With autocalibrated PC-MRI, using pairwise mapping and split averaging, mSENSE and GRAPPA reconstructions were able to perform accurate flow and peak velocity measurements. Regardless of the presence of aliasing artifact, mSENSE and GRAPPA had flow measurements with small mean differences relative to the flow measurements from conventional PC-MRI. When there is no aliasing artifact, then comparable mean differences were obtained between SENSE and autocalibrated PC-MRI. When there is aliasing artifact, measurements from mSENSE and GRAPPA reconstructions had smaller mean differences than SENSE, which indicates there is correlation between the presence of the aliasing artifact and its impact on flow measurement accuracy in SENSE. For the peak velocity the differences between SENSE and autocalibrated PC-MRI are not appreciable. The aliasing may not be as obstructive when dealing with peak velocity measurements because the peak velocity may not lie where the aliasing occurs.
An alternative to counter the aliasing would be to prescribe the field of view to avoid this wraparound effect. In the in vivo examples of the aorta this was certainly possible for some of the cases where the slice can be shifted to avoid wraparound. An autocalibrated approach would, however, reduce the chance of operator error in prescribing these slices. Also, most of the cases for the pulmonary artery were prescribed in a fashion such that aliasing could not be avoided. The obliquity of the slice may prevent anatomy, such as parts of the torso, to be entirely excluded from extending greater than the field of view in the phase encoding direction and thus causing wraparound. In addition, another solution would be to prescribe a larger field of view. The image matrix can be preserved although at the cost of decreased spatial resolution. Additionally, the image matrix can be increased at the cost of increased scan time.
The effect of the aliasing artifact may cause underestimation of velocity. The effect is more pronounced in the systolic phases of the heart, as seen in . If one were to treat the aliased tissue as if it were static, then the effect would be analogous to the effect resulting from partial volume. Assuming that the magnitudes for the two flow echoes are approximately equal and that bipolar gradients are used for the two flow-encoding steps, the static tissue will cause the phase difference to be smaller than expected and the velocity will be underestimated.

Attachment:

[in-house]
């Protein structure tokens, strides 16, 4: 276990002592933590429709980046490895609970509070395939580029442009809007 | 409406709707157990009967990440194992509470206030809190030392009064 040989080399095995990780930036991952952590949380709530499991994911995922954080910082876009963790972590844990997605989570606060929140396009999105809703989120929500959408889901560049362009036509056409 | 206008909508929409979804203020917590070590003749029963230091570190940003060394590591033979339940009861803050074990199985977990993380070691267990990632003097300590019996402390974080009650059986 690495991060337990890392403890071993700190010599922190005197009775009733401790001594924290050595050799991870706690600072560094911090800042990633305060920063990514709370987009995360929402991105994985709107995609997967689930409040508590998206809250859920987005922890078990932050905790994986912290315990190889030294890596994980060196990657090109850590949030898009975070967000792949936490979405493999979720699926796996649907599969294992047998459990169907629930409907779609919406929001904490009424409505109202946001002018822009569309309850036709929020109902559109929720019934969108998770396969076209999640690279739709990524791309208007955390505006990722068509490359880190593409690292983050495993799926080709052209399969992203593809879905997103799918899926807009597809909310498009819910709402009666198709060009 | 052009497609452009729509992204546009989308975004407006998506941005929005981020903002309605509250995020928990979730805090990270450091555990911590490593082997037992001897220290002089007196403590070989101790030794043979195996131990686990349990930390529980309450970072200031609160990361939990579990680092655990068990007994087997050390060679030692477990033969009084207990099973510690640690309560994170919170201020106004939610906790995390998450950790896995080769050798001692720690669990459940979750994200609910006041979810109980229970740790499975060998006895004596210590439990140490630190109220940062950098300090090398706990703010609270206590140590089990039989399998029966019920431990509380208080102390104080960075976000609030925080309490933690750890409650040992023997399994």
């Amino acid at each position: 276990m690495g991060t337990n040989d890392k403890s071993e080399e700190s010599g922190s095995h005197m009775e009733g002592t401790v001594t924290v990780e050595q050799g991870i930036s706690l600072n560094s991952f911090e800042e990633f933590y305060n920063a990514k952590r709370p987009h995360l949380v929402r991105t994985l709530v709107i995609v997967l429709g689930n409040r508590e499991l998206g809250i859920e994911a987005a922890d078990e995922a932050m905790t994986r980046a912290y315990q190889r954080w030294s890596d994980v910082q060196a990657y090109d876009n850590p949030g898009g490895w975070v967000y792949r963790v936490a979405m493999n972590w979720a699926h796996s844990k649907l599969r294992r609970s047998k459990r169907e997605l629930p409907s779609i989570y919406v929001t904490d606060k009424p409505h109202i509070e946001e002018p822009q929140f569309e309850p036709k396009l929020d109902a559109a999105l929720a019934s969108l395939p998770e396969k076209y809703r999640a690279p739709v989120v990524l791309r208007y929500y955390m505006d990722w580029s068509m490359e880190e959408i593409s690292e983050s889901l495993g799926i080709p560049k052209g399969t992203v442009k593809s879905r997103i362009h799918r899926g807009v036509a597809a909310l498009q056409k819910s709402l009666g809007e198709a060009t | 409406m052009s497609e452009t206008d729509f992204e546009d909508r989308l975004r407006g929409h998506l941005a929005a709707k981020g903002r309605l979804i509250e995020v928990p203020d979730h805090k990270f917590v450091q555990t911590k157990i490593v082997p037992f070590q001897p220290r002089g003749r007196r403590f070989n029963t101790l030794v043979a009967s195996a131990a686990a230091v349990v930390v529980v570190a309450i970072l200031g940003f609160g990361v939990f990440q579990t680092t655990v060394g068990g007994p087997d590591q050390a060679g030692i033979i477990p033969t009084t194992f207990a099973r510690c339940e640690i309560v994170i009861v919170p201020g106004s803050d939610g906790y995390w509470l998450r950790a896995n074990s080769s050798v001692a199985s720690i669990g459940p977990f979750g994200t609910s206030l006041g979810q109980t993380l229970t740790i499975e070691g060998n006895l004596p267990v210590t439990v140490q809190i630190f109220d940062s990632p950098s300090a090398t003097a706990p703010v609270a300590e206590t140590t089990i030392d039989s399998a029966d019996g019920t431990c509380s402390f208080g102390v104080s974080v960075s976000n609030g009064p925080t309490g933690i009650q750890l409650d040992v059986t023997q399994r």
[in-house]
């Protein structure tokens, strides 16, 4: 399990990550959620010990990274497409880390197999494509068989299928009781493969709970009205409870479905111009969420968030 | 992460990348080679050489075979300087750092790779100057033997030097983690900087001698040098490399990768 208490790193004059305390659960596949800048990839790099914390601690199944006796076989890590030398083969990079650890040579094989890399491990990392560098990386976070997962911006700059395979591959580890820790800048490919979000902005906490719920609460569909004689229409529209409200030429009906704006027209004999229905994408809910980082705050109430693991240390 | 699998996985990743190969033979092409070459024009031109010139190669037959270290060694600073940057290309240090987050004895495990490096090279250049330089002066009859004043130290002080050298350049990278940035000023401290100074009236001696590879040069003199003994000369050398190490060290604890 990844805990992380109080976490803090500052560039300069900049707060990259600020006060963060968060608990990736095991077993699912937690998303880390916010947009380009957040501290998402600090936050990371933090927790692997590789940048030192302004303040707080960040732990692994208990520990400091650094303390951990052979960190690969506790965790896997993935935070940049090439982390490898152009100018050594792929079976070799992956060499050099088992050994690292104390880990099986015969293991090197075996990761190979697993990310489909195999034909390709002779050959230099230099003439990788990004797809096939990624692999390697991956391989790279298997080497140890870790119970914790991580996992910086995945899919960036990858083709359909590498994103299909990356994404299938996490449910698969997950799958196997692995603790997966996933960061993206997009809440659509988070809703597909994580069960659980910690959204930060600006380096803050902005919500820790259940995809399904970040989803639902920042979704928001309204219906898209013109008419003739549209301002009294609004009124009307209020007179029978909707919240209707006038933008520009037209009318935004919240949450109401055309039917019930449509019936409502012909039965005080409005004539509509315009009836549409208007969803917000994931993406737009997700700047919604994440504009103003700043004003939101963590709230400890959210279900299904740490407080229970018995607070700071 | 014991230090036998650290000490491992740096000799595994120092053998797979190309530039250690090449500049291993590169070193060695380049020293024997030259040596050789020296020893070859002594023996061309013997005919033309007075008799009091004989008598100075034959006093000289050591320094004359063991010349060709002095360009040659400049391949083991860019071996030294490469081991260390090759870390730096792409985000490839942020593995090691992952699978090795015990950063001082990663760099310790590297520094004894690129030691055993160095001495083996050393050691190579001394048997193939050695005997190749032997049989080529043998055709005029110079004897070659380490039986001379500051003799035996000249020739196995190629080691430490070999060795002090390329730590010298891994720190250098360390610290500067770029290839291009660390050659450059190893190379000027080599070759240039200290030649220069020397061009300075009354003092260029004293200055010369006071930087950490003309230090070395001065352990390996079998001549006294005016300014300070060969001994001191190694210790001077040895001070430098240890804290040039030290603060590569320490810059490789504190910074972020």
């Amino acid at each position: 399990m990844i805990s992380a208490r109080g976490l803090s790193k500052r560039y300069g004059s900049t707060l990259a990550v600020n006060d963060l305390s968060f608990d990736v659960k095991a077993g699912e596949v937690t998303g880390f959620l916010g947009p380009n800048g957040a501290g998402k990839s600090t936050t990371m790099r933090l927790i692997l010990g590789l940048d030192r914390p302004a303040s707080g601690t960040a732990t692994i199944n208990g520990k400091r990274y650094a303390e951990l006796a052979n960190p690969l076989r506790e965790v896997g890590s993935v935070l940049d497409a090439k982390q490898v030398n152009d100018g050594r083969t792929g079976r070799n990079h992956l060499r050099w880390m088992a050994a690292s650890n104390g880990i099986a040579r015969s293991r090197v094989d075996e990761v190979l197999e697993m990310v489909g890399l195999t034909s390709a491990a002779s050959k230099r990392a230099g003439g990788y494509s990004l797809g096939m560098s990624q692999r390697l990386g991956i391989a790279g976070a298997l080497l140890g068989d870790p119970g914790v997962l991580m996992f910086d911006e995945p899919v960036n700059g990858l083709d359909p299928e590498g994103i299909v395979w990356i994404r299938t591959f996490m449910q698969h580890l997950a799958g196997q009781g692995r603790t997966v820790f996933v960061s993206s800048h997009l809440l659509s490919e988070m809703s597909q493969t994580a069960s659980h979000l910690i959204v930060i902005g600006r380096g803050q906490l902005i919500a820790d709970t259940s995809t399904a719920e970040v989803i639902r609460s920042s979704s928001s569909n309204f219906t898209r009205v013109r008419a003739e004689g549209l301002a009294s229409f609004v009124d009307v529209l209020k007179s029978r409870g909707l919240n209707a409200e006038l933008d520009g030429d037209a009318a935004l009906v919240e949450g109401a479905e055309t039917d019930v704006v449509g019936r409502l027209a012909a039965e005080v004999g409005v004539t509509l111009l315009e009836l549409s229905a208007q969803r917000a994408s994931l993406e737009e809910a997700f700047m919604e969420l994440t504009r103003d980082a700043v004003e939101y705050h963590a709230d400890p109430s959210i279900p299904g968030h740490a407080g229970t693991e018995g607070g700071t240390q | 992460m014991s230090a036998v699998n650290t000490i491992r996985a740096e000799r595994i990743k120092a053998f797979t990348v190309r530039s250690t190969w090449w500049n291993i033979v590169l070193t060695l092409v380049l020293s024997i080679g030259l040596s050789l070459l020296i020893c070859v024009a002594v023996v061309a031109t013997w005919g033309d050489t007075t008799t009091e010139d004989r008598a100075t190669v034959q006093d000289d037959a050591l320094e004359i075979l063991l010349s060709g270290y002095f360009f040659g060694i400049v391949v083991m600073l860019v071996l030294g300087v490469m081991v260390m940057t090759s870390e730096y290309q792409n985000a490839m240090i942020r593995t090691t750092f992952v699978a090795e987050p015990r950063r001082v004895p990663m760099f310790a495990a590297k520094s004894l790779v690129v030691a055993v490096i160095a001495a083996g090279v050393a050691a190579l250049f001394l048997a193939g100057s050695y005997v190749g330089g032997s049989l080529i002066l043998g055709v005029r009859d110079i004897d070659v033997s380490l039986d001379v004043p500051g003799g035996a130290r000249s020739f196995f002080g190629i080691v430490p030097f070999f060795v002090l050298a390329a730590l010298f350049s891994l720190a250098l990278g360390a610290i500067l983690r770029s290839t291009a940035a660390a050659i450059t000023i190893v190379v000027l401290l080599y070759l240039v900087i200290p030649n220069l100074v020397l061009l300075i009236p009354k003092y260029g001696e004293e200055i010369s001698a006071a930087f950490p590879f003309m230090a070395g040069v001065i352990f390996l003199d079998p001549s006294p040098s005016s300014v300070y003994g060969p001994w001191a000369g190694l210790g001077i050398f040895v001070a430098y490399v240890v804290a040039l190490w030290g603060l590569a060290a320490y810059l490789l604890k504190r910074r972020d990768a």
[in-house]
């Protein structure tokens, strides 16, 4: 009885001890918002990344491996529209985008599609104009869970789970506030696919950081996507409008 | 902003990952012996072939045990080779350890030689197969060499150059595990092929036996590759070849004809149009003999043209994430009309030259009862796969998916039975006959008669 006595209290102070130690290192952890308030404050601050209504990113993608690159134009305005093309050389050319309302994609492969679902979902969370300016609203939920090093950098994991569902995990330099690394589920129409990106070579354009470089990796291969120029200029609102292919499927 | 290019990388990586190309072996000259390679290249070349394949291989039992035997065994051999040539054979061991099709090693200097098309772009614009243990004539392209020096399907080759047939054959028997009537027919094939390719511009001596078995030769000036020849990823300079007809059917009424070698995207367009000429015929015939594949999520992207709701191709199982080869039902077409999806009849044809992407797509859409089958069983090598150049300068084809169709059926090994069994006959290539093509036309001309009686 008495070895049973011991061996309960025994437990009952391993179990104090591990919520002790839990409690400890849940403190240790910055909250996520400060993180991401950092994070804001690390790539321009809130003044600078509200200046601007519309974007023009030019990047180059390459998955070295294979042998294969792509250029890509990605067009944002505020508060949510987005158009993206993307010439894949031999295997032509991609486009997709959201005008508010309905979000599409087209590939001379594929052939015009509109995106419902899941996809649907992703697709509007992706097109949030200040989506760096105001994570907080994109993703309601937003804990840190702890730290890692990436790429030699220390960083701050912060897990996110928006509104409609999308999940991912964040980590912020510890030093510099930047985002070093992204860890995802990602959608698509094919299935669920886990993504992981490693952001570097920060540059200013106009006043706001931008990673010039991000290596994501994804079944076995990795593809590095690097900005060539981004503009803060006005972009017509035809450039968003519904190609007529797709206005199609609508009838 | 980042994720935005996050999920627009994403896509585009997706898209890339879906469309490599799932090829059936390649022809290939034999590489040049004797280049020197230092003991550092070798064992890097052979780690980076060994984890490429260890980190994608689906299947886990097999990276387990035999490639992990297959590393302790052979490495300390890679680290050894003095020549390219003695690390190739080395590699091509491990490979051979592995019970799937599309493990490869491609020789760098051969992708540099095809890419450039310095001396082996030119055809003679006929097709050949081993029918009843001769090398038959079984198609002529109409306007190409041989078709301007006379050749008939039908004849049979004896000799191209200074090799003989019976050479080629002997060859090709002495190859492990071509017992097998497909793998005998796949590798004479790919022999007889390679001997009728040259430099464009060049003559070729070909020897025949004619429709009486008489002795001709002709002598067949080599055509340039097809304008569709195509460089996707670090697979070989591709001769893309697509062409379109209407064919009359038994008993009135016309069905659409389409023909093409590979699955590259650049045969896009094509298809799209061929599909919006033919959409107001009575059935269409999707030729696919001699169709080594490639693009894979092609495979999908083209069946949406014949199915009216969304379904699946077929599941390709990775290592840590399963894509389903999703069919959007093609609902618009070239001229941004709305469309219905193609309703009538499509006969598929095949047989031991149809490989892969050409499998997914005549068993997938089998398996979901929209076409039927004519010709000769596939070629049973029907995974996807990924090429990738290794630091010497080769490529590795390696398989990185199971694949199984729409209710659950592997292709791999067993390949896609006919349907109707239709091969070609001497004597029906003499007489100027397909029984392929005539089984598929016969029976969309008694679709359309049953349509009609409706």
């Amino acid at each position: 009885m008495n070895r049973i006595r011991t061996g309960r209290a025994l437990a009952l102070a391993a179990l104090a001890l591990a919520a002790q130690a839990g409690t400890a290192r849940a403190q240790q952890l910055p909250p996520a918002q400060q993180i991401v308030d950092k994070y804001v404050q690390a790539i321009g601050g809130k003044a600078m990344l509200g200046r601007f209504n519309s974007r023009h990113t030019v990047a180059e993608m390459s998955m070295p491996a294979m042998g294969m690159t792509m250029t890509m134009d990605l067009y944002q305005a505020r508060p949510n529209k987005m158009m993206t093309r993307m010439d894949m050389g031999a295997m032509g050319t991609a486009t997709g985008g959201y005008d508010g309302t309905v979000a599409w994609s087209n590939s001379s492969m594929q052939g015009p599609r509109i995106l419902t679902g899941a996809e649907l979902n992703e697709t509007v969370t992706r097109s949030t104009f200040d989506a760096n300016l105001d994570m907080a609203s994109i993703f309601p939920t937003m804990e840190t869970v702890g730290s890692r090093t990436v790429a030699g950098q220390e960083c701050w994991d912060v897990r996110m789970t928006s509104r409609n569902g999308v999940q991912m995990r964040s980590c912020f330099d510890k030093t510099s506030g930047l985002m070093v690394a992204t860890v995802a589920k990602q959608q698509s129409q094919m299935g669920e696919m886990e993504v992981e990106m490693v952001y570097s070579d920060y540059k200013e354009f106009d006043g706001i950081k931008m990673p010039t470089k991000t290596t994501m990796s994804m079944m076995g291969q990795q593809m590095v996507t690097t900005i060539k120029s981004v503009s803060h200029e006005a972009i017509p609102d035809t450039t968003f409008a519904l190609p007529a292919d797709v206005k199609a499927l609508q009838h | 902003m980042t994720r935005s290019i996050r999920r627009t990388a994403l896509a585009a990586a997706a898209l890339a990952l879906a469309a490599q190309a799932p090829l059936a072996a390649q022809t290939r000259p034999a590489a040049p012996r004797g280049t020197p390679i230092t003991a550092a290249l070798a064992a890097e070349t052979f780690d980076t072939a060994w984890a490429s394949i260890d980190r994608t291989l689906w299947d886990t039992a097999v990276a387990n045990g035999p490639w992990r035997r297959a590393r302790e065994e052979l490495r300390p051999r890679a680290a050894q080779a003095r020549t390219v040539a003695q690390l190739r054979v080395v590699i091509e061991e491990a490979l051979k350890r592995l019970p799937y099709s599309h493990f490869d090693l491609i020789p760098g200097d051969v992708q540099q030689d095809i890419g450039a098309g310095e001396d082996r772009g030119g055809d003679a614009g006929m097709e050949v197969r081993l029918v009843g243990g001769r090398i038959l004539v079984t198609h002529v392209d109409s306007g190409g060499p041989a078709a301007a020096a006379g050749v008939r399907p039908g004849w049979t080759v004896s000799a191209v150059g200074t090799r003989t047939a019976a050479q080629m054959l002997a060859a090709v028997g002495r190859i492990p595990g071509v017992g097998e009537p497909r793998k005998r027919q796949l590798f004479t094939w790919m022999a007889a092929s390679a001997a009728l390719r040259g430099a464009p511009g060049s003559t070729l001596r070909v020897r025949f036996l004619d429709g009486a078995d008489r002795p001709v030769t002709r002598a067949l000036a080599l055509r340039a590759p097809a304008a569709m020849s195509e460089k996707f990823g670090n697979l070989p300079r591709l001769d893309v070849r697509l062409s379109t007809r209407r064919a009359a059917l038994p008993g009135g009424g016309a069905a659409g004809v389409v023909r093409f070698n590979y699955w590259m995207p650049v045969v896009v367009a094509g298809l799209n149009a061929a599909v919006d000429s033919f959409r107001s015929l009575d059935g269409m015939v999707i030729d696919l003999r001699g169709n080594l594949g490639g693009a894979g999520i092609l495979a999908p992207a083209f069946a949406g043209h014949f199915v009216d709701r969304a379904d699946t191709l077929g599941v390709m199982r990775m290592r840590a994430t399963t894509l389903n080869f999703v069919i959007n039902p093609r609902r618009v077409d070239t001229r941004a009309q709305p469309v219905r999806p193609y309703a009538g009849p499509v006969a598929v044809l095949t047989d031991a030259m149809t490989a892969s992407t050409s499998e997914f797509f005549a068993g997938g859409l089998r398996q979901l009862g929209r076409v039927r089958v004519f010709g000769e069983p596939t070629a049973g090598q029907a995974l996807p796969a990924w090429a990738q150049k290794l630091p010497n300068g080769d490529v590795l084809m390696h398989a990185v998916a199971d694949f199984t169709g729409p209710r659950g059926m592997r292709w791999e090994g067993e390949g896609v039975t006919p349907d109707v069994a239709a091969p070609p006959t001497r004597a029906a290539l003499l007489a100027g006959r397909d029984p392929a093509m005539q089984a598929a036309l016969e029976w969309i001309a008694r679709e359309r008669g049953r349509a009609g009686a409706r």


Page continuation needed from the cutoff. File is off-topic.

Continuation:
The RMS values with GRAPPA are smaller than the values with mSENSE, although the flow measurements are comparable. The simulations indicate that GRAPPA is more robust when using four central lines for ORF = 2 and 8 central lines for ORF = 4. In the in vivo experiments the mean differences are comparable in mSENSE and GRAPPA for both flow and peak velocity. Despite some residual aliasing artifact from inaccuracies in the mSENSE coil sensitivity maps, there is still good agreement between mSENSE and the conventional PC-MRI images. In addition, integrating the central phase-encodes into a reconstruction such as vdSENSE or GEM may be problematic with PC-MRI. These techniques are similar to SENSE and require coil sensitivity maps to reconstruct images. They would also have to address the issue raised in flow-encode pairing.
An advantage of autocalibrated PC-MRI is that patient motion is minimized between the calibration scans and data acquisition scans. The patient may shift positions between the calibration scan and SENSE PC-MRI scan. The position of the chest wall may slightly differ with different breathholds, possibly leading to inaccurate coil sensitivity maps and inaccurate measurements. When this type of artifact becomes noticeable the calibration scan must be repeated. Autocalibrated PC-MRI would be insensitive to these types of movement.
Other GRAPPA-based techniques that improve image reconstruction (22
) may additionally increase the accuracy of phase-contrast MRI and merits further investigation.
In conclusion, a practical autocalibrated PC-MRI sequence has been implemented and tested in normal volunteers. Flow velocity data derived from autocalibrated PC-MRI reconstructed with mSENSE and GRAPPA are found to be comparable with conventional PC-MRI in the imaging of the great arteries. GRAPPA and mSENSE PC-MRI are shown to have more robust measurements than SENSE when there is aliasing artifact caused by insufficient coil sensitivity maps. The peak velocity measurements show no significant differences. Thus, autocalibrated PC-MRI may be a valuable and powerful tool for enhancing the performance of PC-MRI.